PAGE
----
The Assembly takes place in an underground lab committed to putting science before morality. The game was designed to utilize VR, and puts you into the shoes of two different characters utilizing puzzle-solving and exploration.
Oculus founder Palmer Luckey is answering angry questions on Reddit, and claims that all these changes are for the better. He says Facebook is on board with more open development, and that his team has "even more freedom than we had under our investment partners because Facebook is making a long term play on the success of VR, not short-term returns." Most importantly, he guarantees that you'll never have to log in to Facebook to use Oculus.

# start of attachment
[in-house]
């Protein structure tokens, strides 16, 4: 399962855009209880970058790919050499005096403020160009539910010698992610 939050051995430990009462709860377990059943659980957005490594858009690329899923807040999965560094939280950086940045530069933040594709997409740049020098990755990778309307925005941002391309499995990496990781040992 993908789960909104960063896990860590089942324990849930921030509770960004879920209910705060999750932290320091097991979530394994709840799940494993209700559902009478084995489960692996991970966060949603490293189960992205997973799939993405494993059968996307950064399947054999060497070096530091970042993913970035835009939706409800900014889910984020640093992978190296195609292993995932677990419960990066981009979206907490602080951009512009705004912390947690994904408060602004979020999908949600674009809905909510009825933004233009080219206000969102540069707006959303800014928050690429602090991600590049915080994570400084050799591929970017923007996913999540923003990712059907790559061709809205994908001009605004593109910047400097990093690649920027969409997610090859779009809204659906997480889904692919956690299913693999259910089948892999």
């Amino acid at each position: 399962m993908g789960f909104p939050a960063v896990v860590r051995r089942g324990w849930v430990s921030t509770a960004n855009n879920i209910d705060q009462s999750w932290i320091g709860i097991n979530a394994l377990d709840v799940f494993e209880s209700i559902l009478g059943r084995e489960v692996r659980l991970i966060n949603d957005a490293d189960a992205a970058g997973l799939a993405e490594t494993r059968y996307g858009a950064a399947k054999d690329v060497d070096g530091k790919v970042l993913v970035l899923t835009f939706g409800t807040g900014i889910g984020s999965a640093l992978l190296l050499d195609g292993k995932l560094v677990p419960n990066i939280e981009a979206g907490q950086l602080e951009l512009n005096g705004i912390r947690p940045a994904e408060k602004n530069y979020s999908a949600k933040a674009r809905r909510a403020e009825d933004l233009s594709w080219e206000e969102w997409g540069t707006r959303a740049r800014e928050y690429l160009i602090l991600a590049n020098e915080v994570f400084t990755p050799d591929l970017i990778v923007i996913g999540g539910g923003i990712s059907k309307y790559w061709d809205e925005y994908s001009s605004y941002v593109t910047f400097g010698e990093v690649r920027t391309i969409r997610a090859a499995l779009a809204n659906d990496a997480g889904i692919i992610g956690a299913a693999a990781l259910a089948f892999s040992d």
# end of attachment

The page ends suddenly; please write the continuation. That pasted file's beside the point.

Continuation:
In a statement today, Mark Zuckerberg announced Facebook's acquisition of VR development company Oculus, saying they plan to not only support Oculus' current efforts, but also to help them expand and make VR a platform for more than just games:
We're going to focus on helping Oculus build out their product and develop partnerships to support more games. Oculus will continue operating independently within Facebook to achieve this.
But this is just the start. After games, we're going to make Oculus a platform for many other experiences. Imagine enjoying a court side seat at a game, studying in a classroom of students and teachers all over the world or consulting with a doctor face-to-face -- just by putting on goggles in your home.
Read Zuckerberg's full statement here. Facebook's two billion dollar purchase includes $400 million in cash and 23.1 million shares of Facebook common stock.